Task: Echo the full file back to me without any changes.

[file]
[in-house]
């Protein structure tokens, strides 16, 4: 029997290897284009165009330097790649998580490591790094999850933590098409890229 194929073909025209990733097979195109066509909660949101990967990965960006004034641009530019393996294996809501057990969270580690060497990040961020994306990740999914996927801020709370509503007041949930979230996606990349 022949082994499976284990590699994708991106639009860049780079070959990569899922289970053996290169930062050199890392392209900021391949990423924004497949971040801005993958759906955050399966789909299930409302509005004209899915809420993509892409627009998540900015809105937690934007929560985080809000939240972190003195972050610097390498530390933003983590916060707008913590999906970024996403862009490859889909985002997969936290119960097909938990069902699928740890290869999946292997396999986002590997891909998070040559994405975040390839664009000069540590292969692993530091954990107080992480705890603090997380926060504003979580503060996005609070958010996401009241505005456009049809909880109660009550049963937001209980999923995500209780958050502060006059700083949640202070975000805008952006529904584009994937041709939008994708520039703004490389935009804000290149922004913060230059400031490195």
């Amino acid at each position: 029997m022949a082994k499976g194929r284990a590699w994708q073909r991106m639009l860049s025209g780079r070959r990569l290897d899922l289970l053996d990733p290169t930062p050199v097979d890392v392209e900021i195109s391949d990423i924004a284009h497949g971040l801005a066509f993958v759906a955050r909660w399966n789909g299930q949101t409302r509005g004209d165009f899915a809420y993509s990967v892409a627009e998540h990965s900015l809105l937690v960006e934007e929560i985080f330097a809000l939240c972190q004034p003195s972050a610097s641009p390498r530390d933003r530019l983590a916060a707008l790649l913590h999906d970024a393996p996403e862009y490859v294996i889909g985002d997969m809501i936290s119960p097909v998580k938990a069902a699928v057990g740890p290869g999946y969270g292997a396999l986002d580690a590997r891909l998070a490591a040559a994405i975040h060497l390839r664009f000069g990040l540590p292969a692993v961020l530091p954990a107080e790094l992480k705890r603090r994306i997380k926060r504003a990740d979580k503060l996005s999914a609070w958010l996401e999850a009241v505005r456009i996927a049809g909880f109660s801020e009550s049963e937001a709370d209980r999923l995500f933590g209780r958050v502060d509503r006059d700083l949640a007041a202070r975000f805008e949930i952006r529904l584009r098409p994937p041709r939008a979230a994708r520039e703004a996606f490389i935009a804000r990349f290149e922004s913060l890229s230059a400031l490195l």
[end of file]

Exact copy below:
[in-house]
């Protein structure tokens, strides 16, 4: 029997290897284009165009330097790649998580490591790094999850933590098409890229 194929073909025209990733097979195109066509909660949101990967990965960006004034641009530019393996294996809501057990969270580690060497990040961020994306990740999914996927801020709370509503007041949930979230996606990349 022949082994499976284990590699994708991106639009860049780079070959990569899922289970053996290169930062050199890392392209900021391949990423924004497949971040801005993958759906955050399966789909299930409302509005004209899915809420993509892409627009998540900015809105937690934007929560985080809000939240972190003195972050610097390498530390933003983590916060707008913590999906970024996403862009490859889909985002997969936290119960097909938990069902699928740890290869999946292997396999986002590997891909998070040559994405975040390839664009000069540590292969692993530091954990107080992480705890603090997380926060504003979580503060996005609070958010996401009241505005456009049809909880109660009550049963937001209980999923995500209780958050502060006059700083949640202070975000805008952006529904584009994937041709939008994708520039703004490389935009804000290149922004913060230059400031490195």
């Amino acid at each position: 029997m022949a082994k499976g194929r284990a590699w994708q073909r991106m639009l860049s025209g780079r070959r990569l290897d899922l289970l053996d990733p290169t930062p050199v097979d890392v392209e900021i195109s391949d990423i924004a284009h497949g971040l801005a066509f993958v759906a955050r909660w399966n789909g299930q949101t409302r509005g004209d165009f899915a809420y993509s990967v892409a627009e998540h990965s900015l809105l937690v960006e934007e929560i985080f330097a809000l939240c972190q004034p003195s972050a610097s641009p390498r530390d933003r530019l983590a916060a707008l790649l913590h999906d970024a393996p996403e862009y490859v294996i889909g985002d997969m809501i936290s119960p097909v998580k938990a069902a699928v057990g740890p290869g999946y969270g292997a396999l986002d580690a590997r891909l998070a490591a040559a994405i975040h060497l390839r664009f000069g990040l540590p292969a692993v961020l530091p954990a107080e790094l992480k705890r603090r994306i997380k926060r504003a990740d979580k503060l996005s999914a609070w958010l996401e999850a009241v505005r456009i996927a049809g909880f109660s801020e009550s049963e937001a709370d209980r999923l995500f933590g209780r958050v502060d509503r006059d700083l949640a007041a202070r975000f805008e949930i952006r529904l584009r098409p994937p041709r939008a979230a994708r520039e703004a996606f490389i935009a804000r990349f290149e922004s913060l890229s230059a400031l490195l």